Malta has recently introduced a cap of €10,000 on cash transactions for the sale of property and valuable items. Introduced into law last March, this cap is new to Malta – as previously, any amount of cash could exchange hands, a practice favoured by criminals looking to conceal the source of their gains. While the law applies to everyone, it is not aimed at being punitive towards law-abiding citizens, but rather to try to control those who want to launder illegally earned cash or undeclared cash from tax evasion through high value purchases.
This cap which arose from a government policy discussed in parliament in 2019, will be enforced by a dedicated team from the FIAU.
How does the €10k cap on cash transactions help combat money laundering?
A common way of laundering money is through the purchase of luxury and high value goods in cash. This is because unlike cheques or bank transfers cash is not traceable. Whether cash derives from the proceeds of drug trafficking, fraud, robberies, corruption, extortion or undeclared profits, it can easily be laundered and enjoyed through the purchase of luxury or high value goods.
The cash restriction is therefore aimed at reducing the risk of money laundering and tax evasion through this method.
What role did MONEYVAL play in the introduction of this regulation?
In its 2019 Mutual Evaluation Report, MONEYVAL noted that Malta has a significant shadow economy with cash being widely use. The report stated clearly that the size of the shadow economy in Malta, which is exacerbated by the widespread use of cash and tax offences, puts Malta and its economy at a high risk for money laundering.
One of the recommendations made in this regard was for Malta to consider introducing measures to counter this risk. Thus, the MONEYVAL assessment played a significant part in the introduction of the cash restrictions, furthermore, the EU is currently discussing that this use of cash restriction, be introduced across the member countries in a uniform manner.
What does the €10k limit apply to?
Actually, the limit is of €9,999.99 since the restriction applies from €10,000 upwards. This applies to any payment in cash made or received for the purchase or sale of the following items:
- Antiques (a work of art or an object of antiquarian importance which is at least 100 years old)
- Works of art (includes paintings, drawings, etchings, decorative plaques, engravings, lithographs or other prints, sculptures and ceramics, tapestries, photographs signed by the photographer, including limited edition prints made from the exposure)
- Jewellery (made in whole or in part, or plated with gold, silver, platinum or other precious metals and, or, set with diamonds, precious stones or pearls, and wrist watches)
- Precious metals
- Precious stones (including diamonds, sapphire, ruby and emerald)
- Motor vehicles, including previously owned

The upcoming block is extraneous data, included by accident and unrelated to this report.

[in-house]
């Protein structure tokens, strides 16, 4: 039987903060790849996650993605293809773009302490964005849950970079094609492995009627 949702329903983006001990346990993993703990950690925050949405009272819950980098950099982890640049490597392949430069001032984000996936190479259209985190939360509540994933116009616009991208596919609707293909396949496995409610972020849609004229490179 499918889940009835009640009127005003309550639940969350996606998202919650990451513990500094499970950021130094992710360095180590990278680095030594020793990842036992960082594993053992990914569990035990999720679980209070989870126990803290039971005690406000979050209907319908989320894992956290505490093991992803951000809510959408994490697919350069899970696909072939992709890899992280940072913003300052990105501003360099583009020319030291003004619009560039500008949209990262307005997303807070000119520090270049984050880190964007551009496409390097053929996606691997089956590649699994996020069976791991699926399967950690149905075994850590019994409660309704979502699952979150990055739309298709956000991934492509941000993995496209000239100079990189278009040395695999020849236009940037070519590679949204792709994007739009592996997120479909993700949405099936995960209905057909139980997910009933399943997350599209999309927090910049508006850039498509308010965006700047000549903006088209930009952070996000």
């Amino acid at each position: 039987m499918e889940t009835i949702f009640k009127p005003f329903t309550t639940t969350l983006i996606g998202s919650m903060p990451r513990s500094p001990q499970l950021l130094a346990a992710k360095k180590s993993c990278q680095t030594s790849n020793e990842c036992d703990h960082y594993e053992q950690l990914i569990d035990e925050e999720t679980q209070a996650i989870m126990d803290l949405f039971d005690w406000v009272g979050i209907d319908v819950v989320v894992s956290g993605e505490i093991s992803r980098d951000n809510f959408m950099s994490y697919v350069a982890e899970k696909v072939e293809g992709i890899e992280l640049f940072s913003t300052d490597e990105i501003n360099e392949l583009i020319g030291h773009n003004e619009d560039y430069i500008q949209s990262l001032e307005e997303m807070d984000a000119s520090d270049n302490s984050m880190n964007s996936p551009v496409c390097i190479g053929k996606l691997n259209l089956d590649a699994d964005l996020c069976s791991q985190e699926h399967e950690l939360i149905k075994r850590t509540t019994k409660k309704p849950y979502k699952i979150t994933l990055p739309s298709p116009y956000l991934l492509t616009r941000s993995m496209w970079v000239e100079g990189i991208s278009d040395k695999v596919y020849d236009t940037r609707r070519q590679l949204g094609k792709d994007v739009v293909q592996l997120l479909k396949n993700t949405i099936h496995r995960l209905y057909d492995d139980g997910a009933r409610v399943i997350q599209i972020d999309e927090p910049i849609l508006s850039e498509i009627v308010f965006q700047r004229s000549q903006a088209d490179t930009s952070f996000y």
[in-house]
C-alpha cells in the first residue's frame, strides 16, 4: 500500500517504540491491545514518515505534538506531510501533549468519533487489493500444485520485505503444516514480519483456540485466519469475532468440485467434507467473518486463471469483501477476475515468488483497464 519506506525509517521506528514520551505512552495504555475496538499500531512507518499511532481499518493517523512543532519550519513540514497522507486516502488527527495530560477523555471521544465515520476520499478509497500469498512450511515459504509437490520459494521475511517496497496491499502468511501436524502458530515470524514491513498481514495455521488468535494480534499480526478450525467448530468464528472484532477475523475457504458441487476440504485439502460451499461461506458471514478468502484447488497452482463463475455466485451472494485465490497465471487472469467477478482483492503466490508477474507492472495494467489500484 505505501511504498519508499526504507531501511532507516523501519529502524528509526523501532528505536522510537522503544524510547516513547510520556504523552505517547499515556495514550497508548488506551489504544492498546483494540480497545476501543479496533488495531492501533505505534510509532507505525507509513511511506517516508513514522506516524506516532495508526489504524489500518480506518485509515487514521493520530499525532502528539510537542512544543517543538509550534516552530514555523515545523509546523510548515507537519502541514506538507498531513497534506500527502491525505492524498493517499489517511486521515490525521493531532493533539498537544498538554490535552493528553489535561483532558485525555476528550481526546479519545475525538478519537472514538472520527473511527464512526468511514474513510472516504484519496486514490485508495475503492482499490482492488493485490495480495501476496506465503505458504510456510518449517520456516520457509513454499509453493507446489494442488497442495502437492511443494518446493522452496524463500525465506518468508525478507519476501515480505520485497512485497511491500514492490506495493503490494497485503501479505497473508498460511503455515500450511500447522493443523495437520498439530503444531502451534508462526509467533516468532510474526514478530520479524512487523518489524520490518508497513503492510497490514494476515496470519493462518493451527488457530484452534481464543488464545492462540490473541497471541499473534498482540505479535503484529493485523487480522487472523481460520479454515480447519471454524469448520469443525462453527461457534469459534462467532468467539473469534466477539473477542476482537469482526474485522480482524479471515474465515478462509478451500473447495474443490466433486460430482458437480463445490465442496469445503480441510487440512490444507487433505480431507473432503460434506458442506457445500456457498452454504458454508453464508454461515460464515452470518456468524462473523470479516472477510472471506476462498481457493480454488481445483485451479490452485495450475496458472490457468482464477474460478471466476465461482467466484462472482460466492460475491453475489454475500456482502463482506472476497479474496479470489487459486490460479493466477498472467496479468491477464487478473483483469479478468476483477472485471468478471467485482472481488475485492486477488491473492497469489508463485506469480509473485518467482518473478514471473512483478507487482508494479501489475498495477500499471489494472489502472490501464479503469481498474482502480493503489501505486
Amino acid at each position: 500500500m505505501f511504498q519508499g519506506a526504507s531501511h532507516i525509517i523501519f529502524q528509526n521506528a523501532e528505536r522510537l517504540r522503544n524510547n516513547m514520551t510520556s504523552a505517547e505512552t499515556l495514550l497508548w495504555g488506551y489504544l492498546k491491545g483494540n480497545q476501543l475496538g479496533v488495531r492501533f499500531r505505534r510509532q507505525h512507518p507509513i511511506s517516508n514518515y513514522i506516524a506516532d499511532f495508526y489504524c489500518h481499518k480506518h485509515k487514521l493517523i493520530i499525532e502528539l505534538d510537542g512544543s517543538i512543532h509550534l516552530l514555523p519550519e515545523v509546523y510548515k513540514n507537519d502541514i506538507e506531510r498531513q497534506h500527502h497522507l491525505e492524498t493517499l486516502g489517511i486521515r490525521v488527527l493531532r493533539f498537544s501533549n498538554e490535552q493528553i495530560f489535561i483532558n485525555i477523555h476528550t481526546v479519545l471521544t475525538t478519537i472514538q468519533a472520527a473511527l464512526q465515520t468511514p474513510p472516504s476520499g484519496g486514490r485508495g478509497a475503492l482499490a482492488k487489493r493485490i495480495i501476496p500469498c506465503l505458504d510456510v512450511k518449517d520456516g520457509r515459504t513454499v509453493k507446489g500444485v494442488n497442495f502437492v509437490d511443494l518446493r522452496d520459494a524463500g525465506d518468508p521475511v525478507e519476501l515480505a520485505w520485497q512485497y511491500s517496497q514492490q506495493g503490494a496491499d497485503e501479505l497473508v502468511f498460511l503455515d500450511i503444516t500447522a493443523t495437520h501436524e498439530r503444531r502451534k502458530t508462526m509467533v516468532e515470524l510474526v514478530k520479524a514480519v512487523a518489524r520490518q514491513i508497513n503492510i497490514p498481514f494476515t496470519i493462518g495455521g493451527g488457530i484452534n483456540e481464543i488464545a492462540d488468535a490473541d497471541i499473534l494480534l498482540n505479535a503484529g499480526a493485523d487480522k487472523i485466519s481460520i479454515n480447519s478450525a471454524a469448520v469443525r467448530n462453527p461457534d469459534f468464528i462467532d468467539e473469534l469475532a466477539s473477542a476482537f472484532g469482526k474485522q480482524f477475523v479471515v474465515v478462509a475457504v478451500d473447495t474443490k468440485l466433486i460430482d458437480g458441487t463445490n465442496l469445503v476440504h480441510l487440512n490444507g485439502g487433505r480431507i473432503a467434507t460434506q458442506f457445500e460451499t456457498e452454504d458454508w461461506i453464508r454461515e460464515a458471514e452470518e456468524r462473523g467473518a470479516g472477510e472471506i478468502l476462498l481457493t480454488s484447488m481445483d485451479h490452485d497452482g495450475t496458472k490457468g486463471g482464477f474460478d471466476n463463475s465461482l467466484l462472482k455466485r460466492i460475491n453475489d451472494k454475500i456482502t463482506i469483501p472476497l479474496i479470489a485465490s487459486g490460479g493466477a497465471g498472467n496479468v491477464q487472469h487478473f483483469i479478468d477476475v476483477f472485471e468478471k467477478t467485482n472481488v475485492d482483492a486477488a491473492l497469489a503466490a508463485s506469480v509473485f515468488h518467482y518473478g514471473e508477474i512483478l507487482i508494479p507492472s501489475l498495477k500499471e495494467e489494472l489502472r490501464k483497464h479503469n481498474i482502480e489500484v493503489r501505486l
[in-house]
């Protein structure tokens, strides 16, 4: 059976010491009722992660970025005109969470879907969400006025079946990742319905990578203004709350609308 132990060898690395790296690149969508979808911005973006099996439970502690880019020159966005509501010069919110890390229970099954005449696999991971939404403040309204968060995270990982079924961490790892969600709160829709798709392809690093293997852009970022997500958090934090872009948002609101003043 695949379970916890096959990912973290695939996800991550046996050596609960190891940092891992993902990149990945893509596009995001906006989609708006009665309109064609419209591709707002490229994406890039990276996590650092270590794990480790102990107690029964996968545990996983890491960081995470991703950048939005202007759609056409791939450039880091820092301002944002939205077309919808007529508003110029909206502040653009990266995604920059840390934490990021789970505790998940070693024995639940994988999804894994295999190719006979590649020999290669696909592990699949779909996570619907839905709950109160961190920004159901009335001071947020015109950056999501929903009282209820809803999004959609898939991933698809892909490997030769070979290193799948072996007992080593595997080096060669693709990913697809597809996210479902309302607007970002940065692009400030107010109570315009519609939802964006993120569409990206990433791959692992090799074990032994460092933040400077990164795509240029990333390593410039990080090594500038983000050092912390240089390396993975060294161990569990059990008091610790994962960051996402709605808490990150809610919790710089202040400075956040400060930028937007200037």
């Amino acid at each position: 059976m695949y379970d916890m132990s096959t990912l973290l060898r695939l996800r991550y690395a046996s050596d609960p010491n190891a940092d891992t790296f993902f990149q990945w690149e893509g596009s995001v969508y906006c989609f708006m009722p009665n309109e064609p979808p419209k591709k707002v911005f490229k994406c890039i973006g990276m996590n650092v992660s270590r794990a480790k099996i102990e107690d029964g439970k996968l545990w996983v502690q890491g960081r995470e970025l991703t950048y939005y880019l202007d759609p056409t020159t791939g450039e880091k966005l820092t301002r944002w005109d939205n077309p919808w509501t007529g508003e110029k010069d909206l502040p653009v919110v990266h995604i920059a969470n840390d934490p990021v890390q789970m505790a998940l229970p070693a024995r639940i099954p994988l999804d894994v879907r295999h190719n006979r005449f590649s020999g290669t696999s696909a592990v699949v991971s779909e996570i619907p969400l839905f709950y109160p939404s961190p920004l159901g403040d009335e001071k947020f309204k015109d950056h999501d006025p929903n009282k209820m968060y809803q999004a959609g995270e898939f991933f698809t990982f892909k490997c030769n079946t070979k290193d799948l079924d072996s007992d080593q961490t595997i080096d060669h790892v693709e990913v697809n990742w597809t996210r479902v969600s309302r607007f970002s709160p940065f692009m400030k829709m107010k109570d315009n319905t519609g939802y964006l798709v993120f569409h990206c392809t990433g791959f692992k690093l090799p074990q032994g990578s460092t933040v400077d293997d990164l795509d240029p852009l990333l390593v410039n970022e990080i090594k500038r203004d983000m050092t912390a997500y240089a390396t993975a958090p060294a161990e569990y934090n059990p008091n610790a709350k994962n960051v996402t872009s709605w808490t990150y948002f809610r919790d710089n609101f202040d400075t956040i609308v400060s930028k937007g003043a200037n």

- Sea craft, including previously owned
- Immovable property.
The restriction applies to both sides of the transaction, therefore, both buyer and seller are held responsible for the transaction and covers not only payments in euro but also payments of the equivalent amount in any other currency, and irrespective whether made in one transaction or in several linked transactions.
What are the penalties for breaching the cap on cash transactions?
Anyone who breaches the restriction commits a criminal offence and if found guilty by a court will be liable to a fine of not less than 40 per cent of the amount paid or received in cash, in excess of €9,999.99.
An agreement on administrative settlement cannot be entered into where the cash payment exceeds €100,000 or where the person had already been found guilty of breaching the regulation or had already entered into an administrative settlement in the past, unless three years have elapsed from the date of the judgement or previous settlement agreement.
How will this law be enforced?
The monitoring of compliance with the regulations has been entrusted to the FIAU. The FIAU is currently setting up a new section with a team of officers specifically for this purpose. The regulations empower the FIAU to require any trader or notary subject to the regulations to provide it with information or documentation as may be required to monitor compliance and to answer any questions as the FIAU may reasonably require. The FIAU has been given the power to carry out on-site examinations on any trader and notary subject to these regulations, with the aim of monitoring compliance and ensuring adherence to the regulations.
The regulations also provide that the FIAU may request the assistance and can cooperate and exchange information with other national authorities and government departments as necessary, including the Police, Attorney General, and Commissioner for Revenue, for the purpose of monitoring and ensuring compliance with the regulations, and in any investigation or prosecution of any person who has breached the regulations.
So in what manner can transactions of over €10k be made?
Payments and other transactions of €10,000 or more can be made by means of any other legitimate means of payment such as by cheque, bankers draft, electronic transfer, and credit cards.
Does this limit on cash payments exist in other EU member states?
Yes, most EU member states have a limit on cash payments. This ranges from as high as €15,000 in Croatia to as low as €500 in Greece. Belgium and Lithuania have a cash transaction limit of €3,000, while France and Portugal have a limit of €1,000. The European Commission is also considering proposing a restriction on payments in cash, with the limit being set very close to the Maltese one.
For more information visit https://fiaumalta.org/.
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